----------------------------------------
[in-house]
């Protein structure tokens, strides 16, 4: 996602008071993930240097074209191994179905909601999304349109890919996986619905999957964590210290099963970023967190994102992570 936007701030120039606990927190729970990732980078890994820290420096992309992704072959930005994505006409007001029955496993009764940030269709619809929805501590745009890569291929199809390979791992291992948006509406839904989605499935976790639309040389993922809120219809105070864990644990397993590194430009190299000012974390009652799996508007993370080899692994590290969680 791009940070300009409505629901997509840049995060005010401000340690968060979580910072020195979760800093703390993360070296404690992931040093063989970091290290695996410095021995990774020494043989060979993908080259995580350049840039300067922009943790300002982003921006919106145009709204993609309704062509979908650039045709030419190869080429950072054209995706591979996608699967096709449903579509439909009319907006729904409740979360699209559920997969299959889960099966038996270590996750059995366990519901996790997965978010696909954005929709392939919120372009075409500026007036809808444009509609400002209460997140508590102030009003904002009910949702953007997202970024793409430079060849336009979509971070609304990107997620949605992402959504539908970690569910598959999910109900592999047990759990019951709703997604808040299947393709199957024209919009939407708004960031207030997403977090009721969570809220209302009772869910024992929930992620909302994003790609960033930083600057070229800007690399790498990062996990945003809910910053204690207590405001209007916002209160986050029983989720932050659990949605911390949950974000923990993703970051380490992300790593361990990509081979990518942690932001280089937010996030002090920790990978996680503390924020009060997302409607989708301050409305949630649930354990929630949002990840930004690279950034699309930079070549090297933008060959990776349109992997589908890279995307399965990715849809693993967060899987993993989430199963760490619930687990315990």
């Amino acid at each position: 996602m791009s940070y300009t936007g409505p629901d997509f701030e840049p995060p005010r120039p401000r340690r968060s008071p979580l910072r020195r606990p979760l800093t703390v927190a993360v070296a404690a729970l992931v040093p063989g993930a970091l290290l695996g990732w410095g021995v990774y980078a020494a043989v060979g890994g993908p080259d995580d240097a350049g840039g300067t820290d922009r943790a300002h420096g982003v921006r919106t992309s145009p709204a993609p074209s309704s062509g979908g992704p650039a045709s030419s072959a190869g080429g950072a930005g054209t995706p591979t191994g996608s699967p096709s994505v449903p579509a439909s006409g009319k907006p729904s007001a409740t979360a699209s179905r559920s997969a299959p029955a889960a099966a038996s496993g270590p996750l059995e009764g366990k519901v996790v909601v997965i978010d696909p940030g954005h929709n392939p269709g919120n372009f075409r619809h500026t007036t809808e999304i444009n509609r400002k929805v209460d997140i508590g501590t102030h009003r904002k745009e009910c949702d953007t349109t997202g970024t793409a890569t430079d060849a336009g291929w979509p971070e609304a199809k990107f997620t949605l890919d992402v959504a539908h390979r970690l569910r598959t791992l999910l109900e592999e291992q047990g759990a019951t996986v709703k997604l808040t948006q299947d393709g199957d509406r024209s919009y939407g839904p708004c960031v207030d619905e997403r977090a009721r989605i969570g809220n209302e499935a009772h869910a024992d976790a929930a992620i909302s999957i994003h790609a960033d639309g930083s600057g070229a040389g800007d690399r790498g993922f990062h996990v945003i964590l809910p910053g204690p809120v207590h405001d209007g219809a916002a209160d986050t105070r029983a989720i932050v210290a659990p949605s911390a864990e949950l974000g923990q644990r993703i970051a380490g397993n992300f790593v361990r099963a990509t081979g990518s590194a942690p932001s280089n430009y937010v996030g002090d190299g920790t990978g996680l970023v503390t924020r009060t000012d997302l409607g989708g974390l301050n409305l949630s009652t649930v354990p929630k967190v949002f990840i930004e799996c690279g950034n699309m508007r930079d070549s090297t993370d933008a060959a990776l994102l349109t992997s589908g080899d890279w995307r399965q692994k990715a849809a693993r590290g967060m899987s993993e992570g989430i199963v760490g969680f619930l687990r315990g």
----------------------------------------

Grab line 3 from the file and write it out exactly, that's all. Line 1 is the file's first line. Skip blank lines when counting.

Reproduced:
């Amino acid at each position: 996602m791009s940070y300009t936007g409505p629901d997509f701030e840049p995060p005010r120039p401000r340690r968060s008071p979580l910072r020195r606990p979760l800093t703390v927190a993360v070296a404690a729970l992931v040093p063989g993930a970091l290290l695996g990732w410095g021995v990774y980078a020494a043989v060979g890994g993908p080259d995580d240097a350049g840039g300067t820290d922009r943790a300002h420096g982003v921006r919106t992309s145009p709204a993609p074209s309704s062509g979908g992704p650039a045709s030419s072959a190869g080429g950072a930005g054209t995706p591979t191994g996608s699967p096709s994505v449903p579509a439909s006409g009319k907006p729904s007001a409740t979360a699209s179905r559920s997969a299959p029955a889960a099966a038996s496993g270590p996750l059995e009764g366990k519901v996790v909601v997965i978010d696909p940030g954005h929709n392939p269709g919120n372009f075409r619809h500026t007036t809808e999304i444009n509609r400002k929805v209460d997140i508590g501590t102030h009003r904002k745009e009910c949702d953007t349109t997202g970024t793409a890569t430079d060849a336009g291929w979509p971070e609304a199809k990107f997620t949605l890919d992402v959504a539908h390979r970690l569910r598959t791992l999910l109900e592999e291992q047990g759990a019951t996986v709703k997604l808040t948006q299947d393709g199957d509406r024209s919009y939407g839904p708004c960031v207030d619905e997403r977090a009721r989605i969570g809220n209302e499935a009772h869910a024992d976790a929930a992620i909302s999957i994003h790609a960033d639309g930083s600057g070229a040389g800007d690399r790498g993922f990062h996990v945003i964590l809910p910053g204690p809120v207590h405001d209007g219809a916002a209160d986050t105070r029983a989720i932050v210290a659990p949605s911390a864990e949950l974000g923990q644990r993703i970051a380490g397993n992300f790593v361990r099963a990509t081979g990518s590194a942690p932001s280089n430009y937010v996030g002090d190299g920790t990978g996680l970023v503390t924020r009060t000012d997302l409607g989708g974390l301050n409305l949630s009652t649930v354990p929630k967190v949002f990840i930004e799996c690279g950034n699309m508007r930079d070549s090297t993370d933008a060959a990776l994102l349109t992997s589908g080899d890279w995307r399965q692994k990715a849809a693993r590290g967060m899987s993993e992570g989430i199963v760490g969680f619930l687990r315990g």